When Charles “Chuck” Stiles, owner of Graffiti& The Funky Blues Shack in Destin, gets a haircut Jan. 4, it will fulfill a New Year’s Eve 2012 bet he made with Matt Marsteller, who lost his life in a tragic car accident in Walton County on March 20, 2013.



Almost a year ago, Matt bet Chuck $500 that he couldn’t grow his hair for a year.



“I laughed and replied ‘I’ll do it for $5,000,’ ” Chuck told The Log. So Matt raised the money in pledges by the next day from all their friends, but said that the money should be donated to a charity.



After Matt died, Chuck was determined to see the bet through.



“At that point, I knew that the life I had known over the past 17 years had changed in a heartbeat,” Chuck said. “When you lose somebody you love, they’re with you everyday and through certain events, whether happy or sad, their memory helps coping become a little bit easier.”



A good cause



When it was time for Stiles to name the charity he wanted the money to go to, he thought of his friend, Dr. Sam Traughber, who donates his time to Hope Medical Clinic at Destin Church of Christ.



“I always thought that was such a great thing,” Chuck said of the clinic, which serves Destin’s working uninsured. “Then I befriended a homeless gentleman who goes by the name of ‘Cowboy’.  He shows up religiously every Sunday to clean the parking lot. Through my various conversations with him, I found out that he has been fighting cancer and the Hope Clinic has been there for him. In essence, they have saved his life.”  



Now Chuck is giving back with a benefit on behalf of Matt Marsteller on Jan. 4 at Funky Blues Shack in Destin.



The benefit is not about cutting Chuck’s hair. It will be about “Matt, Dr. Sam and Hope Medical Clinic, and all those who put others above themselves.



All donations plus 20 percent of the proceeds will go to the Hope Clinic. In addition a $5 donation, not required, will be taken at the door.



Friends beyond the end



Ben “Chip” Totten, who will attend the benefit, met Matt when they were 12 years old at Meigs Jr. High School. He called him one of his closest friends. He was able to watch firsthand the love between Matt and Sherri develop all the way to the altar. 



“The one trait about Matt that everyone will agree on was his love for traveling,” Chip told The Log. “Even when none of us had any money and could only afford Whataburger on New Year’s Eve, we all managed to find time to travel somewhere … always having a good time everywhere we went.”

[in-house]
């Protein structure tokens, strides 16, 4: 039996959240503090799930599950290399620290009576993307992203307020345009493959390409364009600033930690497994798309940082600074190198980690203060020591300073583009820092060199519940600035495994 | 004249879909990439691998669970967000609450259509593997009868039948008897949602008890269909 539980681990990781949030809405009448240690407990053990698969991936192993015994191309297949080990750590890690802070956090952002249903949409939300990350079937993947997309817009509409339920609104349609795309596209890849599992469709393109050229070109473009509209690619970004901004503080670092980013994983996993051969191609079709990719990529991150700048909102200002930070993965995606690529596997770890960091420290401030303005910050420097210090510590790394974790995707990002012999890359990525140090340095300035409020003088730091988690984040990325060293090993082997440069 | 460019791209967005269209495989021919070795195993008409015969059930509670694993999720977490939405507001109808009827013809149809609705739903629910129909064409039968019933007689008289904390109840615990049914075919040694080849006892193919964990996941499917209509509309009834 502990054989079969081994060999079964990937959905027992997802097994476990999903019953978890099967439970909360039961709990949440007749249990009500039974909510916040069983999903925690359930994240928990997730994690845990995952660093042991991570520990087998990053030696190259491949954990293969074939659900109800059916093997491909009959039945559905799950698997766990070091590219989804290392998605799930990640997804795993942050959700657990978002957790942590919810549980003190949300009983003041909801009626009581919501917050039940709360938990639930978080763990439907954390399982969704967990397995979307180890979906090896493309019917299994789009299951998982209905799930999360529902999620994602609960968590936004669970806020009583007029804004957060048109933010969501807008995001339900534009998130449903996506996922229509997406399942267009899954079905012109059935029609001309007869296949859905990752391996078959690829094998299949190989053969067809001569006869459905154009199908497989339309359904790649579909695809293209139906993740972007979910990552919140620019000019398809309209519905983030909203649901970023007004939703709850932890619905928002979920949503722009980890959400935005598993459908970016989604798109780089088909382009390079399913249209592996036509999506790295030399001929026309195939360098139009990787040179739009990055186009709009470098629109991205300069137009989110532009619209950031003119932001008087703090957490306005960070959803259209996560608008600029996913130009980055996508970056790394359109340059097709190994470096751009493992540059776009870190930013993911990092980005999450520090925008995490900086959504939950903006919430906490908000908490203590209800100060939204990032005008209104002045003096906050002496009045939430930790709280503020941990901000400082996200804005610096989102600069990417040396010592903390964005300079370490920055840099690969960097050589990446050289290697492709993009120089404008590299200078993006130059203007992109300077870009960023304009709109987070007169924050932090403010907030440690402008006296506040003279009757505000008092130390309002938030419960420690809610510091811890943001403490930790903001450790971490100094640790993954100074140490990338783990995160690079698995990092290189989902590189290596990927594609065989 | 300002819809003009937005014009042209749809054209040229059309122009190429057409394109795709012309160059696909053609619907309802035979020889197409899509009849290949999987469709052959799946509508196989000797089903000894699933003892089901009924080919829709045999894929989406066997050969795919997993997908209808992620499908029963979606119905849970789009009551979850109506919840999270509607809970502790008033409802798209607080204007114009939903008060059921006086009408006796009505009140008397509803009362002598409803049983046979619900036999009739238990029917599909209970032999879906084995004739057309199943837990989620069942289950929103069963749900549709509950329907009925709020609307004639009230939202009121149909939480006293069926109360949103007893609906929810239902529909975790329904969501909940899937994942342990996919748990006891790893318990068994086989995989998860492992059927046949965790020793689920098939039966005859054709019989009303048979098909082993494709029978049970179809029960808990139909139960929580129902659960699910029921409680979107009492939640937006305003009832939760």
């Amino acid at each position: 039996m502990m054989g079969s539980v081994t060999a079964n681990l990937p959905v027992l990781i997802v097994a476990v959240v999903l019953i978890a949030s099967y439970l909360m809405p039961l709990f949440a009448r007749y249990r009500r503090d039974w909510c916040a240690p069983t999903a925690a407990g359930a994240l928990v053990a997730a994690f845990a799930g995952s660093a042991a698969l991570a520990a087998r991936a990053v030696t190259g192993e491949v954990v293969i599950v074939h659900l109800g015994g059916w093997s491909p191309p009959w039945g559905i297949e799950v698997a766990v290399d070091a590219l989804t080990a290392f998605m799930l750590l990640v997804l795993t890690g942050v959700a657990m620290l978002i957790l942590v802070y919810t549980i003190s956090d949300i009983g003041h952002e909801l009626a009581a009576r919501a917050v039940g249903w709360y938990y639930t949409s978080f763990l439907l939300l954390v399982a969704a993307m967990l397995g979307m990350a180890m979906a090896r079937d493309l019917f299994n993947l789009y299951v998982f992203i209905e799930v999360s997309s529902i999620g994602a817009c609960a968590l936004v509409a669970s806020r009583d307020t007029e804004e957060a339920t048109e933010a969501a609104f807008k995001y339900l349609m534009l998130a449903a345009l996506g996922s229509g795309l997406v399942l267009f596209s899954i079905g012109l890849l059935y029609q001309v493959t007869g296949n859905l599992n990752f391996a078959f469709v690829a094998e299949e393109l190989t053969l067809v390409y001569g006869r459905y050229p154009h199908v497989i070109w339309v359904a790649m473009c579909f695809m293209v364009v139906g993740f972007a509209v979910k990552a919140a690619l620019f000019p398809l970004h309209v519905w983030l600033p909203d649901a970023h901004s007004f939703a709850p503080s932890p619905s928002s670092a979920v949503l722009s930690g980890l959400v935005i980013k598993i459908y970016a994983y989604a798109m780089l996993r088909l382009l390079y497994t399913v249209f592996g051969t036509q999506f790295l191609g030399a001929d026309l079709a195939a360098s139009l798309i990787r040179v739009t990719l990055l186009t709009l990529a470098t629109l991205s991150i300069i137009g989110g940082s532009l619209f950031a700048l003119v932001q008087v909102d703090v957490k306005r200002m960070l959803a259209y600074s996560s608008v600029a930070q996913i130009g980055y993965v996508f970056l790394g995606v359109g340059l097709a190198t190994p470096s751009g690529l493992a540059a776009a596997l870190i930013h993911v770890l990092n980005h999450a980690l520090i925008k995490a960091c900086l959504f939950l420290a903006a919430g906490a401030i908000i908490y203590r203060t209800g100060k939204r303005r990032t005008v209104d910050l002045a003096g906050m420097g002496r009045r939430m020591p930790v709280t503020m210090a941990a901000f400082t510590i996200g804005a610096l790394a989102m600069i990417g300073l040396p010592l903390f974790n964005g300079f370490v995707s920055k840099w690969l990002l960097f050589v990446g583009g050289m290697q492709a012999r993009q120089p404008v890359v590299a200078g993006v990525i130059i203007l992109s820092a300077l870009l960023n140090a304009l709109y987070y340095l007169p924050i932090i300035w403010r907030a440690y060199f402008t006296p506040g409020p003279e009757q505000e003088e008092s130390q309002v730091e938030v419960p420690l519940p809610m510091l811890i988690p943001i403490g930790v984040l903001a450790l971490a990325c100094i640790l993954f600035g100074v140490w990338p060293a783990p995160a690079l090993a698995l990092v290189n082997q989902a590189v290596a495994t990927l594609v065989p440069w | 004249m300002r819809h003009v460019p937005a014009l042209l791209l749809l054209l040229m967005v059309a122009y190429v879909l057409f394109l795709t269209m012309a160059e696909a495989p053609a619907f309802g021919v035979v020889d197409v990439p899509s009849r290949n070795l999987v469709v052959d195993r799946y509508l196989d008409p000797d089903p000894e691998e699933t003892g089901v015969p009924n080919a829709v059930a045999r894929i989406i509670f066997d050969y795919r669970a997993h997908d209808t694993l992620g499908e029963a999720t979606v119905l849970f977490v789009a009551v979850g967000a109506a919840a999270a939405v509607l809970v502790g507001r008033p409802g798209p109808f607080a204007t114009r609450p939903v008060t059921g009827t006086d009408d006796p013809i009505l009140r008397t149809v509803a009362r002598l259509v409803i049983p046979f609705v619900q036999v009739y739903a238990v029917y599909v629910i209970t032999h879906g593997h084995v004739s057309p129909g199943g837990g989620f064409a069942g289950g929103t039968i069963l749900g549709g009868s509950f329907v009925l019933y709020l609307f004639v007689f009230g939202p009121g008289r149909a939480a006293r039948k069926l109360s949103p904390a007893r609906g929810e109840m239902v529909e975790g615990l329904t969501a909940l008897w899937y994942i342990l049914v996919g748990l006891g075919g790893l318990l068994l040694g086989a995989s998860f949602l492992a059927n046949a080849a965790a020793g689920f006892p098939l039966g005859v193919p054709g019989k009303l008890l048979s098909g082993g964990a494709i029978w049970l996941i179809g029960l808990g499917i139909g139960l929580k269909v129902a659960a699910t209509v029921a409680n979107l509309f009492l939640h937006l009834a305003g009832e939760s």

Chip recalled that before one trip was over, Matt was dreaming of the next adventure, and Sherri was more than happy to be with her one true love and along for the ride.



“His life was a ride that all of his friends were blessed to be a part of,” Chip said. “He lived life with a dream in his head and love in his heart. If anyone could live a lifetime in 45 years, it was him. We are all better for having known him and his allowing us to be a small part of his very big life. We miss our friend.”



Another friend of Matt’s, Greg Downey, met him on the school bus heading to Meigs Jr. High School in 1979.



“Matt was a go-getter from day one,” Greg told The Log. “I remember those days he would go from school to work at Sam’s Oyster House and never complain about all the long hours. He was never a stranger to hard work even during his teenage years.”



After high school, the two lost contact, but Matt and Greg never lost their friendship. Greg reconnected with Matt at Burris Motors while purchasing a vehicle.



“At this time he was entrenched in the automotive market and this would continue throughout his life,” Greg said. “Matt was an extreme ‘goal oriented’ individual as well as a visionary.  But more important than any of his positive traits was his love for those around him, especially the love for his family.”



Greg said Matt will be missed in many ways, and he was an amazing individual in every sense of who he was.



“He was my friend and a mentor, in one way or other, to all of us who knew him,” he said. “I can honestly say that one’s life was always better if you were blessed enough to share any point in time with Matt Marsteller.”



Chuck and Matt met in the early 1990s when Chuck bought a car from him at Burris Motors, but they lost touch until 1995 when Chuck opened Graffiti.



“Matt came in as a customer and we became quick friends,” Chuck told The Log. “Our boys spent their third birthdays together and have been best friends from that point on. Our daughter, Lily, and Matt’s daughter, MacKenzie, became best friends as well. As our children grew, so did our quality time.  Together we enjoyed many trips and laughs. His boat, aptly named Quality Time, epitomized his view of what life was about.”



 “I know Matt will be looking down on us, grinning and satisfied,” Chuck said of the benefit. “I will have a drink and smile knowing that he would have been extremely proud.”